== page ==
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What Is Guiding Reason?

GeoLaureate8
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7/1/2010 1:03:45 PM
Posted: 6 years ago
What is guiding reason, or rather what is behind it? I don't mean a soul either because then what would be guiding the souls reason.

I think this was a question statement that Martin Heidegger made. What is behind reason.

There must be a principle behind it because reason isnt !n operating entity on its own. I think the Transcendental Argument for God is based on a similar notion, but it comes to the wrong conclusion that its God.
"We must raise the standard of the Old, free, decentralized, and strictly limited Republic."
-- Murray Rothbard

"The worst thing that can happen to a good cause is, not to be skillfully attacked, but to be ineptly defended."
-- Frederic Bastiat
FREEDO
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7/1/2010 1:10:31 PM
Posted: 6 years ago
Chemical reactions in our brain guide reason. The nature of those reactions are a product of our environment and of our biology, which is a product of evolution.
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fnord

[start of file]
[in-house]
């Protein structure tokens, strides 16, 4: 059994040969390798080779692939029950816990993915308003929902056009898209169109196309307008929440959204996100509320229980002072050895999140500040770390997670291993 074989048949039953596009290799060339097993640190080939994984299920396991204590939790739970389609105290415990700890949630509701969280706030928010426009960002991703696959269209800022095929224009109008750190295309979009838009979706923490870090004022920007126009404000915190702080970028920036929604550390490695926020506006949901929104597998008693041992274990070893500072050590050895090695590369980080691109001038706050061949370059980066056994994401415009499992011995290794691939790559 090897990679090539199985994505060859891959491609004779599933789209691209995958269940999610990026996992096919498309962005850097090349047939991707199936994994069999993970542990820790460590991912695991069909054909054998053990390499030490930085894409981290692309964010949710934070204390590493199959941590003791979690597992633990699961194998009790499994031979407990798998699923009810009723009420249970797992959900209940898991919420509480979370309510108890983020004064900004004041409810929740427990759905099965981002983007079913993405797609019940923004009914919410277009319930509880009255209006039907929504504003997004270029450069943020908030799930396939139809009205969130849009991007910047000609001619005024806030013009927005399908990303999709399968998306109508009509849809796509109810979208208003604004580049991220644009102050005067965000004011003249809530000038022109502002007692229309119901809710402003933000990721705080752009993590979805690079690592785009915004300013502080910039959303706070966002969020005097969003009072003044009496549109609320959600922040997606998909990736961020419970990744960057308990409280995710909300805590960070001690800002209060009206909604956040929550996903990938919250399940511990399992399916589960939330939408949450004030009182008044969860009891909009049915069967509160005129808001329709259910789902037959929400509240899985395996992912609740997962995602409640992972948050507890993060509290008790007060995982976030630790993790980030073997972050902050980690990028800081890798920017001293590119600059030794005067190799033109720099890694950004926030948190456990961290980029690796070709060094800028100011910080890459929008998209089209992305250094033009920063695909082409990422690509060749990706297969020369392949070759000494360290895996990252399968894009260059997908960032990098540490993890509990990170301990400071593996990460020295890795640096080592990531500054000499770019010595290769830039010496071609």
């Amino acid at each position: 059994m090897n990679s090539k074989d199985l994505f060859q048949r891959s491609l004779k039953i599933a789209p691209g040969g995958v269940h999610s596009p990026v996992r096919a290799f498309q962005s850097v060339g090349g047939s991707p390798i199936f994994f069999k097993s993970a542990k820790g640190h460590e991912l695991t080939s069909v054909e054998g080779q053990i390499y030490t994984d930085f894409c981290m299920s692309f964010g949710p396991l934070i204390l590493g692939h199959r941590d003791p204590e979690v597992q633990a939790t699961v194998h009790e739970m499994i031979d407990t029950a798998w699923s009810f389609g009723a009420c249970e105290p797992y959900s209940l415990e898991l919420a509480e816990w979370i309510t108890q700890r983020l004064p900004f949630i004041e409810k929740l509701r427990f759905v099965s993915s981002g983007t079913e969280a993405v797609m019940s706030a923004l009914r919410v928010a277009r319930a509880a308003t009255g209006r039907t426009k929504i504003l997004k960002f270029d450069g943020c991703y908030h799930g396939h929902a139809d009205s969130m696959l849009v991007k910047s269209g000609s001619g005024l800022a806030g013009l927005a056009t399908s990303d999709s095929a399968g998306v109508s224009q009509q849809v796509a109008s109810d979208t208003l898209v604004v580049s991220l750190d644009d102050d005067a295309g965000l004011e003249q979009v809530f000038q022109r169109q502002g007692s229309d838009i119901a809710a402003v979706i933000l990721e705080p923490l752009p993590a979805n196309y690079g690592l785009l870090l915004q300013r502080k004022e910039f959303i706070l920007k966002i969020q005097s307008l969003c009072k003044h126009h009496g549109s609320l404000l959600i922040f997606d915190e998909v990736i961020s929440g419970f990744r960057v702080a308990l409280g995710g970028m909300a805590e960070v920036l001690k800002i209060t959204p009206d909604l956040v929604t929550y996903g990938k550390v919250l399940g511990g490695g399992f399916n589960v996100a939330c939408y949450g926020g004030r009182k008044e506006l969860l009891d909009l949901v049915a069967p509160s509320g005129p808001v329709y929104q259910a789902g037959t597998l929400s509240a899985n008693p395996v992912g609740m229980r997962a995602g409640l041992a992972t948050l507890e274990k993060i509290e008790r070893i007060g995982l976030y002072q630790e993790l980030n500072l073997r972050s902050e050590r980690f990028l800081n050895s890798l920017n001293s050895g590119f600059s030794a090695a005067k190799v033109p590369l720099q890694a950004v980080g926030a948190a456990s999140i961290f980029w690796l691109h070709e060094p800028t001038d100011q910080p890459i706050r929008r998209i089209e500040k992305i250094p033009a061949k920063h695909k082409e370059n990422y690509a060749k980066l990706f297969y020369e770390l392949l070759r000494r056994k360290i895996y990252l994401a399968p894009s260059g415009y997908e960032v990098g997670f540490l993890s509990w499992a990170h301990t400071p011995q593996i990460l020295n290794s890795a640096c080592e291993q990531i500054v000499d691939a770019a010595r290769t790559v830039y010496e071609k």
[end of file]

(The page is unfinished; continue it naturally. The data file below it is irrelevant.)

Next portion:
GeoLaureate8
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7/1/2010 1:18:11 PM
Posted: 6 years ago
At 7/1/2010 1:10:31 PM, FREEDO wrote:
Chemical reactions in our brain guide reason.

Irrationality, ill logic, and ignorance are the product of chemical reactions too. So the same thing that guides irrationality is the same thing that guides reason.

I see a problem there.
"We must raise the standard of the Old, free, decentralized, and strictly limited Republic."
-- Murray Rothbard

"The worst thing that can happen to a good cause is, not to be skillfully attacked, but to be ineptly defended."
-- Frederic Bastiat
GeoLaureate8
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7/1/2010 1:23:47 PM
Posted: 6 years ago
At 7/1/2010 1:20:30 PM, Kinesis wrote:
I don't understand the question.